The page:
Open Access Thesis
Date of Award
Christopher J. Trentacosta
Deviant peer influence during adolescence has been found to predict substance use, delinquency, and aggression. This study examined youth characteristics (prosociality, daring, and verbal ability) along with peer influence (deviant talk) as predictors of antisocial behavior. Peer influence, in the form of deviant talk, was also examined as a potential mediator between youth characteristics and antisocial behavior. The current study added to the literature by examining a slope measure of deviant talk as an organizing feature of peer discussions. Data were collected prospectively from a subsample of 178 youths participating in the Pitt Mother and Child Project. Findings supported daring, verbal ability, and percent deviant talk as direct predictors of antisocial behavior while controlling for a number of risk factors. Evidence of a mediated relationship was not found. The findings suggest independent pathways from youth characteristics and peer influence to antisocial behavior.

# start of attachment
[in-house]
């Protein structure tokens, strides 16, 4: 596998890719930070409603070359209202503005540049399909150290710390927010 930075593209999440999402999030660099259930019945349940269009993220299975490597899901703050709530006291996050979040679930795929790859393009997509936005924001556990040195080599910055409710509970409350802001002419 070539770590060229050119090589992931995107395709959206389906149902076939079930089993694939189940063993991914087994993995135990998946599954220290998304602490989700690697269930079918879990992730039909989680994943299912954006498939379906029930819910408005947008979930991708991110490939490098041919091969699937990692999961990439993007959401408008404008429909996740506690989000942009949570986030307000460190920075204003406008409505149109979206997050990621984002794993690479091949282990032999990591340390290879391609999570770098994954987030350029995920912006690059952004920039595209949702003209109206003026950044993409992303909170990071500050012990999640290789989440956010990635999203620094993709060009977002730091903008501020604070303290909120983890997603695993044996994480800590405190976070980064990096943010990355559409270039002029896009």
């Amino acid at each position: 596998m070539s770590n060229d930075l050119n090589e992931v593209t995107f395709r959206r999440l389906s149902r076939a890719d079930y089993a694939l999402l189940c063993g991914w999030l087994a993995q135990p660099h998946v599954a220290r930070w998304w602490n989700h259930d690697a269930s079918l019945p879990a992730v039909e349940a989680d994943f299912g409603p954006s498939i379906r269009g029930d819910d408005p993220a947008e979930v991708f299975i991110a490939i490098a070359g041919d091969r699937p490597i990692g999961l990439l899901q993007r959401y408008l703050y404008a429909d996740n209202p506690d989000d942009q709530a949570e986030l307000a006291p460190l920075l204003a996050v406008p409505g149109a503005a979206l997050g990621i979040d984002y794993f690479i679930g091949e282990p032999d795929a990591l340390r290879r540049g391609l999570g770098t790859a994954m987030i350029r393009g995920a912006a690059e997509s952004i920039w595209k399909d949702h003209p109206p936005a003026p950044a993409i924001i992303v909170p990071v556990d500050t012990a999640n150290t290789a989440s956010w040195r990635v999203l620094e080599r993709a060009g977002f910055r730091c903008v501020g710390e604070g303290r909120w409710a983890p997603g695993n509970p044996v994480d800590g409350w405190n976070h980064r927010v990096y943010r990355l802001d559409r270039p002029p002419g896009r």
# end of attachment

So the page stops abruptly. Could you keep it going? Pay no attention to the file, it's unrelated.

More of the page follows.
Goodlett, Benjamin D., "Adolescent Characteristics And Peer Influence As Predictors Of Antisocial Behavior In Males" (2012). Wayne State University Theses. 232.